Development of an E. coli strain for one-pot biofuel production from ionic liquid pretreated cellulose and switchgrass†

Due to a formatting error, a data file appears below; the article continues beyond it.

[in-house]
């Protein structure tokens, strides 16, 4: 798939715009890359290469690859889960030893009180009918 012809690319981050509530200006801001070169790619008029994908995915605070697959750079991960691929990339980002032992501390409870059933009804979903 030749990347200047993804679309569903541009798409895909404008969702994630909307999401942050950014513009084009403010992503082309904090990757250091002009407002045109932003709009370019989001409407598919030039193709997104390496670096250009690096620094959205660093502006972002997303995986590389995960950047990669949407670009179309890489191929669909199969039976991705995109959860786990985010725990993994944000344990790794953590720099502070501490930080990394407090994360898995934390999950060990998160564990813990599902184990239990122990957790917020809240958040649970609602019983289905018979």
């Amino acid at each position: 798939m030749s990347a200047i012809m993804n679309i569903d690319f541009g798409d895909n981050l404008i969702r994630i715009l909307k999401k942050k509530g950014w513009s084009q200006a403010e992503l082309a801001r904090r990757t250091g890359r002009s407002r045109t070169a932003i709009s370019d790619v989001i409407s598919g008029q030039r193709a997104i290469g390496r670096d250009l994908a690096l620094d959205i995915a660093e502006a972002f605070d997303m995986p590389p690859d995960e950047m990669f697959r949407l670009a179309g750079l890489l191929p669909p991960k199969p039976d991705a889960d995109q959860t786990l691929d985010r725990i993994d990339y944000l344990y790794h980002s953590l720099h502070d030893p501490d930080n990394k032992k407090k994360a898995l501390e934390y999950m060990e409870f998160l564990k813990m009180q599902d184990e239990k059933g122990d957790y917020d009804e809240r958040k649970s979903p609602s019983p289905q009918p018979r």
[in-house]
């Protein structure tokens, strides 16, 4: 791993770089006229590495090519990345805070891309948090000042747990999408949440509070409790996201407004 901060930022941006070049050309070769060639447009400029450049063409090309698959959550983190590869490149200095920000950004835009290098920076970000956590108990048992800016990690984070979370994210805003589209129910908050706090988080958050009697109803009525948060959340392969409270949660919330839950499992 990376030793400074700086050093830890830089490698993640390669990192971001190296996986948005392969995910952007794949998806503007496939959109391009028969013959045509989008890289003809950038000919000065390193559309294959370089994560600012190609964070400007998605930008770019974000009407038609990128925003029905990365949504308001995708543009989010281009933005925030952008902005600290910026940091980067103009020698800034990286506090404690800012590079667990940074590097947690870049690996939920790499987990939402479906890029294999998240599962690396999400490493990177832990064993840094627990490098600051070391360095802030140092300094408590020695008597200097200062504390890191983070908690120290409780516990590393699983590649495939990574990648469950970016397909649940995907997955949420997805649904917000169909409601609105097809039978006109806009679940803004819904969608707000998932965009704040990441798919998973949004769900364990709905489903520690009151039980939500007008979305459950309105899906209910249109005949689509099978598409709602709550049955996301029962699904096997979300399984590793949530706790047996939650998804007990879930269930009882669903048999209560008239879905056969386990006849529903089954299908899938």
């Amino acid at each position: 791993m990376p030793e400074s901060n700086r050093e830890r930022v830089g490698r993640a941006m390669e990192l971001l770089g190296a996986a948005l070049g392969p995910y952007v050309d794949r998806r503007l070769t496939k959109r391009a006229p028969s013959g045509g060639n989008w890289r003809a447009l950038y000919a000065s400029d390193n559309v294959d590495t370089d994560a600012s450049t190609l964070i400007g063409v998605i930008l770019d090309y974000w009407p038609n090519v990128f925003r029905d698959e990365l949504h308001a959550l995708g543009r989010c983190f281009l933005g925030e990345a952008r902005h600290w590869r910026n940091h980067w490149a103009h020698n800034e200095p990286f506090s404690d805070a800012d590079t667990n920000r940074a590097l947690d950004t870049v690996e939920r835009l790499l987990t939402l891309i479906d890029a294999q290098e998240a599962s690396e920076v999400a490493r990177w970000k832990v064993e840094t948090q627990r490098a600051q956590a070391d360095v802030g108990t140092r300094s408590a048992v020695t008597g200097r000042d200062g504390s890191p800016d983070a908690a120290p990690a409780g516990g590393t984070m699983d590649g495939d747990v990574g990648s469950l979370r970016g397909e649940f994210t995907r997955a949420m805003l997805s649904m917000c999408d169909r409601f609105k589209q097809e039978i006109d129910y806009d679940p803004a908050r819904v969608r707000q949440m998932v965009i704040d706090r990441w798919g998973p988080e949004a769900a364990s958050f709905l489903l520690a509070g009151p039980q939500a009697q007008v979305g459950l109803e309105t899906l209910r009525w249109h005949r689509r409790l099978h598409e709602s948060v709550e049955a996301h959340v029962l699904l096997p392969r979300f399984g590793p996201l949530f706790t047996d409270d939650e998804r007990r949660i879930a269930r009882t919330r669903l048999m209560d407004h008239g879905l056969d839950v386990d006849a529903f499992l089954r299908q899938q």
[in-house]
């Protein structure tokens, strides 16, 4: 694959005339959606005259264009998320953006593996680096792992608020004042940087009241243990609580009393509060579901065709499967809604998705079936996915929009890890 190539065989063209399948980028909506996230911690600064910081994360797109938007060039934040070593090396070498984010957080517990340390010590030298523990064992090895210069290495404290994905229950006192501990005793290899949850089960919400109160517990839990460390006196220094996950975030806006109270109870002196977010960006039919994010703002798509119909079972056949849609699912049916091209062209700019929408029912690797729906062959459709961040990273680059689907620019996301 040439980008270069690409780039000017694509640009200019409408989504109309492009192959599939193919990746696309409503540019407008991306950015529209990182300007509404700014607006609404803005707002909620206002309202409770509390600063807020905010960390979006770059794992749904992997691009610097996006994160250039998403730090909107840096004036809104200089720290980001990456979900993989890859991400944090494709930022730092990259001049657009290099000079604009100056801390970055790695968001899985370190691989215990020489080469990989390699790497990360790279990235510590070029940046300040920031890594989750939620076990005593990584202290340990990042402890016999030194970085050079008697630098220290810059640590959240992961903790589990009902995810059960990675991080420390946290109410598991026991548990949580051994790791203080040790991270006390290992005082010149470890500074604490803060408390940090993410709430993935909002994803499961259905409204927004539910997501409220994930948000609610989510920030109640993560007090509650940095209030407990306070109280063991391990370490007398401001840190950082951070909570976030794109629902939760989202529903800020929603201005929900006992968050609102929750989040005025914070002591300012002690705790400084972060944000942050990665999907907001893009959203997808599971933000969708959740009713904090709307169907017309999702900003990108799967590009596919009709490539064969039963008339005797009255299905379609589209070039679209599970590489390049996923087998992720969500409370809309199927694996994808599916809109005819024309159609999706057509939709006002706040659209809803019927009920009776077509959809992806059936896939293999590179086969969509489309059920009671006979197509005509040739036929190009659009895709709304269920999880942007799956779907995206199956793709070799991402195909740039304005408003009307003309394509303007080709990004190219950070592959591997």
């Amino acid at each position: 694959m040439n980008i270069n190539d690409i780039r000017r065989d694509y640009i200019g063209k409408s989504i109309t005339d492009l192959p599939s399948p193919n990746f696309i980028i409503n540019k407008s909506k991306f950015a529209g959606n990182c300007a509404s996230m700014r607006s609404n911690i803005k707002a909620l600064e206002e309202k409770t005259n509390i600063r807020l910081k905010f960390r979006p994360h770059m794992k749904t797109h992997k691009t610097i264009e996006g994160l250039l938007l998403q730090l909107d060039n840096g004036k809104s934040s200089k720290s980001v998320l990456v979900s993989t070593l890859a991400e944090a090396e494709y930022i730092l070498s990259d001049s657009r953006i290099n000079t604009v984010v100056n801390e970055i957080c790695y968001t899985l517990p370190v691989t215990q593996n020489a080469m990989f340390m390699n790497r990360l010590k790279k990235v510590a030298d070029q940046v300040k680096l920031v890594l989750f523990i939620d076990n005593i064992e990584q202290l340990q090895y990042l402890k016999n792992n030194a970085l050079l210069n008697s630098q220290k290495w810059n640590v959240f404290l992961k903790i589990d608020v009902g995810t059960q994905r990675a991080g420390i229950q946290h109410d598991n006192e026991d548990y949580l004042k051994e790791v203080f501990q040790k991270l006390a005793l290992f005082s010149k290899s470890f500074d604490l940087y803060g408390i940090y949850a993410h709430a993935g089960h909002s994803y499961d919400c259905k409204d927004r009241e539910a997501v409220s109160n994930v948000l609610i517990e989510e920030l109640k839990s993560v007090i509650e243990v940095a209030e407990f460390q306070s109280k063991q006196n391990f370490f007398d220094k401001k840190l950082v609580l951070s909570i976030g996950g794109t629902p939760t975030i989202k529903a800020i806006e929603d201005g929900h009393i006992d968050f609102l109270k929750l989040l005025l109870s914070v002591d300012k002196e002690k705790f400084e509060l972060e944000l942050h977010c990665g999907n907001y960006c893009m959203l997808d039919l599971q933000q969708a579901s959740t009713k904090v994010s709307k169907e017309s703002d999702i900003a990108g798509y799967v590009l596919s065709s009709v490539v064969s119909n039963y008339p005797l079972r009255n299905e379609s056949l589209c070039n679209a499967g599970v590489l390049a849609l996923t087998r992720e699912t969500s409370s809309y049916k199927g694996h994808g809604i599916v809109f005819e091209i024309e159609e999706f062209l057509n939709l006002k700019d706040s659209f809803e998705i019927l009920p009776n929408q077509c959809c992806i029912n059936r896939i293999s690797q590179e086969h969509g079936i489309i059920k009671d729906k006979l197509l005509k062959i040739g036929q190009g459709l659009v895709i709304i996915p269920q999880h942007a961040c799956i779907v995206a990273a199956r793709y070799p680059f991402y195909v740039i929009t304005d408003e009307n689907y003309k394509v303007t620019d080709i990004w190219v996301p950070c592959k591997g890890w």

Biological production of chemicals and fuels using microbial transformation of sustainable carbon sources, such as pretreated and saccharified plant biomass, is a multi-step process. Typically, each segment of the workflow is optimized separately, often generating conditions that may not be suitable for integration or consolidation with the upstream or downstream steps. While significant effort has gone into developing solutions to incompatibilities at discrete steps, very few studies report the consolidation of the multi-step workflow into a single pot reactor system. Here we demonstrate a one-pot biofuel production process that uses the ionic liquid 1-ethyl-3-methylimidazolium acetate ([C2C1Im][OAc]) for pretreatment of switchgrass biomass. [C2C1Im][OAc] is highly effective in deconstructing lignocellulose, but nonetheless leaves behind residual reagents that are toxic to standard saccharification enzymes and the microbial production host. We report the discovery of an [C2C1Im]-tolerant E. coli strain, where [C2C1Im] tolerance is bestowed by a P7Q mutation in the transcriptional regulator encoded by rcdA. We establish that the causal impact of this mutation is the derepression of a hitherto uncharacterized major facilitator family transporter, YbjJ. To develop the strain for a one-pot process we engineered this [C2C1Im]-tolerant strain to express a recently reported D-limonene production pathway. We also screened previously reported [C2C1Im]-tolerant cellulases to select one that would function with the range of E. coli cultivation conditions and expressed it in the [C2C1Im]-tolerant E. coli strain so as to secrete this [C2C1Im]-tolerant cellulase. The final strain digests pretreated biomass, and uses the liberated sugars to produce the bio-jet fuel candidate precursor D-limonene in a one-pot process.